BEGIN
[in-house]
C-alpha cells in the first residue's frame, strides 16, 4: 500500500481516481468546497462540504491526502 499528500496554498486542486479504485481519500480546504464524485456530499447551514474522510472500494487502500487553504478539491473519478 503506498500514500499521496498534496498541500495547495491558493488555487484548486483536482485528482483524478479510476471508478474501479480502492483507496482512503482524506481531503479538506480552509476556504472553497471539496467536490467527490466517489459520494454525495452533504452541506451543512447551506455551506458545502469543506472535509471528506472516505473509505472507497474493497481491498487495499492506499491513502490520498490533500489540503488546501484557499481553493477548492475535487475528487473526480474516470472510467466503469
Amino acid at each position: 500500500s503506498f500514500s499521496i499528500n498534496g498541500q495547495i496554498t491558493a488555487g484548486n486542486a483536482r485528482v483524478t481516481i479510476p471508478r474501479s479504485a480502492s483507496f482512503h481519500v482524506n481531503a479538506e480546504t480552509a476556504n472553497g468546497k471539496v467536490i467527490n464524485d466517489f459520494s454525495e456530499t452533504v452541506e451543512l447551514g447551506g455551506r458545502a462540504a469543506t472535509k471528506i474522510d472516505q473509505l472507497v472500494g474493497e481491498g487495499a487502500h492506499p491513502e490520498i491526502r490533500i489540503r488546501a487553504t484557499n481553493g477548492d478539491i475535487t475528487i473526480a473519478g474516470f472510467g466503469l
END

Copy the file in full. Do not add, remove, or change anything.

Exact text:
[in-house]
C-alpha cells in the first residue's frame, strides 16, 4: 500500500481516481468546497462540504491526502 499528500496554498486542486479504485481519500480546504464524485456530499447551514474522510472500494487502500487553504478539491473519478 503506498500514500499521496498534496498541500495547495491558493488555487484548486483536482485528482483524478479510476471508478474501479480502492483507496482512503482524506481531503479538506480552509476556504472553497471539496467536490467527490466517489459520494454525495452533504452541506451543512447551506455551506458545502469543506472535509471528506472516505473509505472507497474493497481491498487495499492506499491513502490520498490533500489540503488546501484557499481553493477548492475535487475528487473526480474516470472510467466503469
Amino acid at each position: 500500500s503506498f500514500s499521496i499528500n498534496g498541500q495547495i496554498t491558493a488555487g484548486n486542486a483536482r485528482v483524478t481516481i479510476p471508478r474501479s479504485a480502492s483507496f482512503h481519500v482524506n481531503a479538506e480546504t480552509a476556504n472553497g468546497k471539496v467536490i467527490n464524485d466517489f459520494s454525495e456530499t452533504v452541506e451543512l447551514g447551506g455551506r458545502a462540504a469543506t472535509k471528506i474522510d472516505q473509505l472507497v472500494g474493497e481491498g487495499a487502500h492506499p491513502e490520498i491526502r490533500i489540503r488546501a487553504t484557499n481553493g477548492d478539491i475535487t475528487i473526480a473519478g474516470f472510467g466503469l